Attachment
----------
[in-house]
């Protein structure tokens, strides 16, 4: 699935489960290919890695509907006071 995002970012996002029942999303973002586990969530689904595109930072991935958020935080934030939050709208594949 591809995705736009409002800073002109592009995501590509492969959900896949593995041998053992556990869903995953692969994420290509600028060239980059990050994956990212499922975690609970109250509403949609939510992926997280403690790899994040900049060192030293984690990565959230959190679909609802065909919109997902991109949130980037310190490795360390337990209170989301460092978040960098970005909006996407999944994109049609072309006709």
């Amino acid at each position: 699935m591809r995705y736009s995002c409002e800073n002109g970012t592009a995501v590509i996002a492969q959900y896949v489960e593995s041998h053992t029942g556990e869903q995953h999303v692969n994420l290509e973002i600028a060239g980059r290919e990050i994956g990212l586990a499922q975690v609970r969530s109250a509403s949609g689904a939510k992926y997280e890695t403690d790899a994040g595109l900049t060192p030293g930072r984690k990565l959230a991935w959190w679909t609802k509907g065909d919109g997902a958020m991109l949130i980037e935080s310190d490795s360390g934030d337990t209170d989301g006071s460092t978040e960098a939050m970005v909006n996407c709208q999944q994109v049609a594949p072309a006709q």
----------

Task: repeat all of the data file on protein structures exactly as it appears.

[in-house]
């Protein structure tokens, strides 16, 4: 699935489960290919890695509907006071 995002970012996002029942999303973002586990969530689904595109930072991935958020935080934030939050709208594949 591809995705736009409002800073002109592009995501590509492969959900896949593995041998053992556990869903995953692969994420290509600028060239980059990050994956990212499922975690609970109250509403949609939510992926997280403690790899994040900049060192030293984690990565959230959190679909609802065909919109997902991109949130980037310190490795360390337990209170989301460092978040960098970005909006996407999944994109049609072309006709």
């Amino acid at each position: 699935m591809r995705y736009s995002c409002e800073n002109g970012t592009a995501v590509i996002a492969q959900y896949v489960e593995s041998h053992t029942g556990e869903q995953h999303v692969n994420l290509e973002i600028a060239g980059r290919e990050i994956g990212l586990a499922q975690v609970r969530s109250a509403s949609g689904a939510k992926y997280e890695t403690d790899a994040g595109l900049t060192p030293g930072r984690k990565l959230a991935w959190w679909t609802k509907g065909d919109g997902a958020m991109l949130i980037e935080s310190d490795s360390g934030d337990t209170d989301g006071s460092t978040e960098a939050m970005v909006n996407c709208q999944q994109v049609a594949p072309a006709q």